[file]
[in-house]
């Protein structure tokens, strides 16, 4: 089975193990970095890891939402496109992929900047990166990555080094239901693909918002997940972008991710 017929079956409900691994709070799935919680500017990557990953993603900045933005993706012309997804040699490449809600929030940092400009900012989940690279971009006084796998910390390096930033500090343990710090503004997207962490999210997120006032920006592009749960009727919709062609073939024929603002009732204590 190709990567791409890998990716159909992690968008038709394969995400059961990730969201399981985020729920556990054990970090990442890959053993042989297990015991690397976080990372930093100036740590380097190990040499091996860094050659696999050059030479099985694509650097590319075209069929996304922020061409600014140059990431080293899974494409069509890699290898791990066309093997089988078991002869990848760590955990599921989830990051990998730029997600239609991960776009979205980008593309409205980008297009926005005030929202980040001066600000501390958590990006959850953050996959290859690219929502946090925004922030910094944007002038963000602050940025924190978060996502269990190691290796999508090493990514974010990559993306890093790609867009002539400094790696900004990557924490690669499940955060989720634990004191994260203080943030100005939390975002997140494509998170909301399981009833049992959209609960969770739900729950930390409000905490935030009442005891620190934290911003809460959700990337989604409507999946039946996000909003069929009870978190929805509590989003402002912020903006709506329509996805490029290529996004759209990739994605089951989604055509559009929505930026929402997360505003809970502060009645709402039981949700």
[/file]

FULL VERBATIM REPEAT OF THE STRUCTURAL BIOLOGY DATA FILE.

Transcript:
[in-house]
């Protein structure tokens, strides 16, 4: 089975193990970095890891939402496109992929900047990166990555080094239901693909918002997940972008991710 017929079956409900691994709070799935919680500017990557990953993603900045933005993706012309997804040699490449809600929030940092400009900012989940690279971009006084796998910390390096930033500090343990710090503004997207962490999210997120006032920006592009749960009727919709062609073939024929603002009732204590 190709990567791409890998990716159909992690968008038709394969995400059961990730969201399981985020729920556990054990970090990442890959053993042989297990015991690397976080990372930093100036740590380097190990040499091996860094050659696999050059030479099985694509650097590319075209069929996304922020061409600014140059990431080293899974494409069509890699290898791990066309093997089988078991002869990848760590955990599921989830990051990998730029997600239609991960776009979205980008593309409205980008297009926005005030929202980040001066600000501390958590990006959850953050996959290859690219929502946090925004922030910094944007002038963000602050940025924190978060996502269990190691290796999508090493990514974010990559993306890093790609867009002539400094790696900004990557924490690669499940955060989720634990004191994260203080943030100005939390975002997140494509998170909301399981009833049992959209609960969770739900729950930390409000905490935030009442005891620190934290911003809460959700990337989604409507999946039946996000909003069929009870978190929805509590989003402002912020903006709506329509996805490029290529996004759209990739994605089951989604055509559009929505930026929402997360505003809970502060009645709402039981949700």